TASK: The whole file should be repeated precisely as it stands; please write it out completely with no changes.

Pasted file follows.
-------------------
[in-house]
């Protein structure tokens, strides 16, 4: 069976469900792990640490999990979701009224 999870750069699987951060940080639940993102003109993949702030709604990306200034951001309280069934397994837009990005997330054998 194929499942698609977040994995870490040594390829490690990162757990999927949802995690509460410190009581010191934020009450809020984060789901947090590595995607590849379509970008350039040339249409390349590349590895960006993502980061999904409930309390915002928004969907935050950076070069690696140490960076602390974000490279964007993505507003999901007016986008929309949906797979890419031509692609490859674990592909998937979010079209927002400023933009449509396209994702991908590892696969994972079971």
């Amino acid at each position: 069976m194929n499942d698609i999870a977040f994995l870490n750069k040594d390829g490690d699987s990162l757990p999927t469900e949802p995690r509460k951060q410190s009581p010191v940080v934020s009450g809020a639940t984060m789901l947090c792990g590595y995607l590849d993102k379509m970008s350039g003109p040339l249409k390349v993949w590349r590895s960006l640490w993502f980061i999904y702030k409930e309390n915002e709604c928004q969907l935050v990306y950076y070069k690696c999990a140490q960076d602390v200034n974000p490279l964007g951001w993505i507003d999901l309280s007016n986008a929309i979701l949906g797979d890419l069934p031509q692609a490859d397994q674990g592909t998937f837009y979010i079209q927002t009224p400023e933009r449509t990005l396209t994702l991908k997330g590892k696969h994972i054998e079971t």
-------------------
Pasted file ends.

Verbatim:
[in-house]
């Protein structure tokens, strides 16, 4: 069976469900792990640490999990979701009224 999870750069699987951060940080639940993102003109993949702030709604990306200034951001309280069934397994837009990005997330054998 194929499942698609977040994995870490040594390829490690990162757990999927949802995690509460410190009581010191934020009450809020984060789901947090590595995607590849379509970008350039040339249409390349590349590895960006993502980061999904409930309390915002928004969907935050950076070069690696140490960076602390974000490279964007993505507003999901007016986008929309949906797979890419031509692609490859674990592909998937979010079209927002400023933009449509396209994702991908590892696969994972079971």
């Amino acid at each position: 069976m194929n499942d698609i999870a977040f994995l870490n750069k040594d390829g490690d699987s990162l757990p999927t469900e949802p995690r509460k951060q410190s009581p010191v940080v934020s009450g809020a639940t984060m789901l947090c792990g590595y995607l590849d993102k379509m970008s350039g003109p040339l249409k390349v993949w590349r590895s960006l640490w993502f980061i999904y702030k409930e309390n915002e709604c928004q969907l935050v990306y950076y070069k690696c999990a140490q960076d602390v200034n974000p490279l964007g951001w993505i507003d999901l309280s007016n986008a929309i979701l949906g797979d890419l069934p031509q692609a490859d397994q674990g592909t998937f837009y979010i079209q927002t009224p400023e933009r449509t990005l396209t994702l991908k997330g590892k696969h994972i054998e079971t």